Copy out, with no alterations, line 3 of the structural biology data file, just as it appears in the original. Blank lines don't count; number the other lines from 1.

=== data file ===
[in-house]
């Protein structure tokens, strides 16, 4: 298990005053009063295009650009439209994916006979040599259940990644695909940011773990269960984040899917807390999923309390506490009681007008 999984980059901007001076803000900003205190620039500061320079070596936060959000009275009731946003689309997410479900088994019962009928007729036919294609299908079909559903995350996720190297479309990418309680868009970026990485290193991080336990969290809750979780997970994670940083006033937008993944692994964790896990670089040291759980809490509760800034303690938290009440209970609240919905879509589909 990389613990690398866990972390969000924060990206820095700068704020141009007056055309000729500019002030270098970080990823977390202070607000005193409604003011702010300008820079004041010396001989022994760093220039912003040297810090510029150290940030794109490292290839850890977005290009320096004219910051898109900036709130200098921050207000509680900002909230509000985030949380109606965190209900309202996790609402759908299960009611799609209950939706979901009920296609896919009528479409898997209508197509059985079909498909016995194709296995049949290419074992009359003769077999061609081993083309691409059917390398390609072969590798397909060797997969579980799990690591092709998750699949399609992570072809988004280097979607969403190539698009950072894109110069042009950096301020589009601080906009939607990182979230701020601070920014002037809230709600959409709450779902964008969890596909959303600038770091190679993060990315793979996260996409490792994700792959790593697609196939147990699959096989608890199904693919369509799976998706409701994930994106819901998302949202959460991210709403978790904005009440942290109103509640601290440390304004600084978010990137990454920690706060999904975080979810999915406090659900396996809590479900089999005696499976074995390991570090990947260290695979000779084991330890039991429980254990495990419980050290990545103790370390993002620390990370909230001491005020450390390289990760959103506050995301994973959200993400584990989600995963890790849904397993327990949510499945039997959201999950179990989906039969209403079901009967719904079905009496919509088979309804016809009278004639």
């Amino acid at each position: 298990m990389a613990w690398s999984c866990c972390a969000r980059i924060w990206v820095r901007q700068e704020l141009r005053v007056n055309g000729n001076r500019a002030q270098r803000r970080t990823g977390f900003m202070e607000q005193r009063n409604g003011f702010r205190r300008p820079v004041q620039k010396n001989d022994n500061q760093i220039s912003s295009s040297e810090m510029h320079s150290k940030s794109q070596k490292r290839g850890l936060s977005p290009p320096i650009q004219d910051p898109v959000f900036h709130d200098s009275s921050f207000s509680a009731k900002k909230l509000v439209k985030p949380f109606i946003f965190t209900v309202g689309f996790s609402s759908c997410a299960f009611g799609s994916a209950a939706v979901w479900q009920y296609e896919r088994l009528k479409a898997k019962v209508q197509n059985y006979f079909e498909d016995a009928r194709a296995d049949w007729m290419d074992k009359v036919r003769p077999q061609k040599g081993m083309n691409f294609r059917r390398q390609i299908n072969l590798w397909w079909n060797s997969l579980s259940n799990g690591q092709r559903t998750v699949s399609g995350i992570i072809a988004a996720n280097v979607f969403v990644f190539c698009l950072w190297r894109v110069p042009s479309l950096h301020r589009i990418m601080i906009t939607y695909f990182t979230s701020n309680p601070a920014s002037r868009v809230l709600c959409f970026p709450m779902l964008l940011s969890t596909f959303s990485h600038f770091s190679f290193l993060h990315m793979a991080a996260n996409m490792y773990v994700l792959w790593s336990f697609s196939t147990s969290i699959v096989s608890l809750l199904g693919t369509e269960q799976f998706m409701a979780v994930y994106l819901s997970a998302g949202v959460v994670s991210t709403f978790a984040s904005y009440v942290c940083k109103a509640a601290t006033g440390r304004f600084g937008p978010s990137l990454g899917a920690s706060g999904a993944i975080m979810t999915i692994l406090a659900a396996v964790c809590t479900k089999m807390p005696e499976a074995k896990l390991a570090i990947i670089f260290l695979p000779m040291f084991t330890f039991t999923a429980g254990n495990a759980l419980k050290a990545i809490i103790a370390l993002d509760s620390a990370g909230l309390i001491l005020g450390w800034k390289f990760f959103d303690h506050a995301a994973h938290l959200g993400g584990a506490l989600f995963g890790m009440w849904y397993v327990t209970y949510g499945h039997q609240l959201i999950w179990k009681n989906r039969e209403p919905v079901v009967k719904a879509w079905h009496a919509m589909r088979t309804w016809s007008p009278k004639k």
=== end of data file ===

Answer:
């Amino acid at each position: 298990m990389a613990w690398s999984c866990c972390a969000r980059i924060w990206v820095r901007q700068e704020l141009r005053v007056n055309g000729n001076r500019a002030q270098r803000r970080t990823g977390f900003m202070e607000q005193r009063n409604g003011f702010r205190r300008p820079v004041q620039k010396n001989d022994n500061q760093i220039s912003s295009s040297e810090m510029h320079s150290k940030s794109q070596k490292r290839g850890l936060s977005p290009p320096i650009q004219d910051p898109v959000f900036h709130d200098s009275s921050f207000s509680a009731k900002k909230l509000v439209k985030p949380f109606i946003f965190t209900v309202g689309f996790s609402s759908c997410a299960f009611g799609s994916a209950a939706v979901w479900q009920y296609e896919r088994l009528k479409a898997k019962v209508q197509n059985y006979f079909e498909d016995a009928r194709a296995d049949w007729m290419d074992k009359v036919r003769p077999q061609k040599g081993m083309n691409f294609r059917r390398q390609i299908n072969l590798w397909w079909n060797s997969l579980s259940n799990g690591q092709r559903t998750v699949s399609g995350i992570i072809a988004a996720n280097v979607f969403v990644f190539c698009l950072w190297r894109v110069p042009s479309l950096h301020r589009i990418m601080i906009t939607y695909f990182t979230s701020n309680p601070a920014s002037r868009v809230l709600c959409f970026p709450m779902l964008l940011s969890t596909f959303s990485h600038f770091s190679f290193l993060h990315m793979a991080a996260n996409m490792y773990v994700l792959w790593s336990f697609s196939t147990s969290i699959v096989s608890l809750l199904g693919t369509e269960q799976f998706m409701a979780v994930y994106l819901s997970a998302g949202v959460v994670s991210t709403f978790a984040s904005y009440v942290c940083k109103a509640a601290t006033g440390r304004f600084g937008p978010s990137l990454g899917a920690s706060g999904a993944i975080m979810t999915i692994l406090a659900a396996v964790c809590t479900k089999m807390p005696e499976a074995k896990l390991a570090i990947i670089f260290l695979p000779m040291f084991t330890f039991t999923a429980g254990n495990a759980l419980k050290a990545i809490i103790a370390l993002d509760s620390a990370g909230l309390i001491l005020g450390w800034k390289f990760f959103d303690h506050a995301a994973h938290l959200g993400g584990a506490l989600f995963g890790m009440w849904y397993v327990t209970y949510g499945h039997q609240l959201i999950w179990k009681n989906r039969e209403p919905v079901v009967k719904a879509w079905h009496a919509m589909r088979t309804w016809s007008p009278k004639k």